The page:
Hackers attack San Francisco transit agency, hold data hostage
MANILA, Philippines – Hackers attacked the computers of the San Francisco Municipal Transit Agency (SFMTA) over the weekend, threatening to not only keep SFMTA computers under their control, but also release sensitive data unless a ransom is paid.
In a November 27 Hoodline report, the attacker, going by the pseudonym Andy Saolis, said it had 2,112 machines under its control, and would not release the machines from its ransomware attack unless 100 bitcoins – around $73,000 – was sent to the attacker.
The compromised machines took care of a variety of functions such as payroll, email servers, Quickbooks, NextBus operations, MySQL database servers, staff training, and personal computers of some of its employees.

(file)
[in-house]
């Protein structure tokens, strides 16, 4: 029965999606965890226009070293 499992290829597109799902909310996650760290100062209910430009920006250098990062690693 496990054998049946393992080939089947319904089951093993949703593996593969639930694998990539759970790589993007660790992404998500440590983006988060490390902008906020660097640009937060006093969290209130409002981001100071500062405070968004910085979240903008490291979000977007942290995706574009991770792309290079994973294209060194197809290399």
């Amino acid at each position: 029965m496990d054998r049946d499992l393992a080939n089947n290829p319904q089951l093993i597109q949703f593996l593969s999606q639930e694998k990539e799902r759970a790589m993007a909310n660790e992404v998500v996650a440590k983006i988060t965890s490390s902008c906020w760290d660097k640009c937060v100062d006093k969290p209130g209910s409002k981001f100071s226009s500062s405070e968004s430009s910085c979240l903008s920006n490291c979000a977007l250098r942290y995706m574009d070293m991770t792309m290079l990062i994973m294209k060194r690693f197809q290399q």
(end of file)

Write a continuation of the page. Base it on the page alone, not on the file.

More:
On Monday, November 28, the hackers made an additional claim, saying they had stolen 30 gigabytes of sensitive data from the SFMTA.
They promised to release it unless their ransom was paid. While the original deadline passed on Monday, Saolis sent a statement to some media outlets, with the new claim they had taken information from the computers before locking the SFMTA out of their computer systems.
The hackers did not provide proof they had stolen data to media outlets they had contacted about their new claim.
Department spokesperson Paul Rose told The Examiner Monday, “Personal information of Muni customers were not compromised as part of this incident.”
Rose added in a separate statement that the SFMTA is "working with the FBI to investigate and to help identify a suspect. We are also working with the Department of Homeland Security."
SFMTA officials have repeatedly said they will not pay the ransom for the data. – Rappler.com